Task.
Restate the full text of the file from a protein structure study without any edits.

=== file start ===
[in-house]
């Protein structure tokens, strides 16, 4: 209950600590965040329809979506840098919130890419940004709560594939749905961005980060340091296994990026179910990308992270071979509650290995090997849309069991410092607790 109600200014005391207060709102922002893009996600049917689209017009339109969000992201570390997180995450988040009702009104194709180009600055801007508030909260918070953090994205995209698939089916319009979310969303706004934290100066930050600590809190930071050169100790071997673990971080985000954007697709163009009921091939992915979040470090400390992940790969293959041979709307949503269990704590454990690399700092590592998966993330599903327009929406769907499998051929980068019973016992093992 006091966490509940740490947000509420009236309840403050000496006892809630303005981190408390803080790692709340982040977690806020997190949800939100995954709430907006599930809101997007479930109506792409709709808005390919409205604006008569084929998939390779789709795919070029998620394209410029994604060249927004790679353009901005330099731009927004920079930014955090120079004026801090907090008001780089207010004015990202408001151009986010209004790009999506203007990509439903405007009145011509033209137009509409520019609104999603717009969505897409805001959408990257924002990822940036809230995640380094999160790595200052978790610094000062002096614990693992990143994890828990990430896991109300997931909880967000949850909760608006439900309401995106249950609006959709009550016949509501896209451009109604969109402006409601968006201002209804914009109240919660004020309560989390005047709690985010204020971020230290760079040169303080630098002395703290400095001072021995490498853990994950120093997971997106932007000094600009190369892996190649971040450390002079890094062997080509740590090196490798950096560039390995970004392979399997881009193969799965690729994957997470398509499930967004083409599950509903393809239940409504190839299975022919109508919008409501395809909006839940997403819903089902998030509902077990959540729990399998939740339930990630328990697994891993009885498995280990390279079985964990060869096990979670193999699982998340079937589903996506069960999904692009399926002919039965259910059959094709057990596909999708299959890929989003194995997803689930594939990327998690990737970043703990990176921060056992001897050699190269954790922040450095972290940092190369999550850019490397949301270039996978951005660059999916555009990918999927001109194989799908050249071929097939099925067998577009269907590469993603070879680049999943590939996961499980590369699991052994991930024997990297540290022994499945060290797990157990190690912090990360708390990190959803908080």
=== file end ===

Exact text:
[in-house]
């Protein structure tokens, strides 16, 4: 209950600590965040329809979506840098919130890419940004709560594939749905961005980060340091296994990026179910990308992270071979509650290995090997849309069991410092607790 109600200014005391207060709102922002893009996600049917689209017009339109969000992201570390997180995450988040009702009104194709180009600055801007508030909260918070953090994205995209698939089916319009979310969303706004934290100066930050600590809190930071050169100790071997673990971080985000954007697709163009009921091939992915979040470090400390992940790969293959041979709307949503269990704590454990690399700092590592998966993330599903327009929406769907499998051929980068019973016992093992 006091966490509940740490947000509420009236309840403050000496006892809630303005981190408390803080790692709340982040977690806020997190949800939100995954709430907006599930809101997007479930109506792409709709808005390919409205604006008569084929998939390779789709795919070029998620394209410029994604060249927004790679353009901005330099731009927004920079930014955090120079004026801090907090008001780089207010004015990202408001151009986010209004790009999506203007990509439903405007009145011509033209137009509409520019609104999603717009969505897409805001959408990257924002990822940036809230995640380094999160790595200052978790610094000062002096614990693992990143994890828990990430896991109300997931909880967000949850909760608006439900309401995106249950609006959709009550016949509501896209451009109604969109402006409601968006201002209804914009109240919660004020309560989390005047709690985010204020971020230290760079040169303080630098002395703290400095001072021995490498853990994950120093997971997106932007000094600009190369892996190649971040450390002079890094062997080509740590090196490798950096560039390995970004392979399997881009193969799965690729994957997470398509499930967004083409599950509903393809239940409504190839299975022919109508919008409501395809909006839940997403819903089902998030509902077990959540729990399998939740339930990630328990697994891993009885498995280990390279079985964990060869096990979670193999699982998340079937589903996506069960999904692009399926002919039965259910059959094709057990596909999708299959890929989003194995997803689930594939990327998690990737970043703990990176921060056992001897050699190269954790922040450095972290940092190369999550850019490397949301270039996978951005660059999916555009990918999927001109194989799908050249071929097939099925067998577009269907590469993603070879680049999943590939996961499980590369699991052994991930024997990297540290022994499945060290797990157990190690912090990360708390990190959803908080």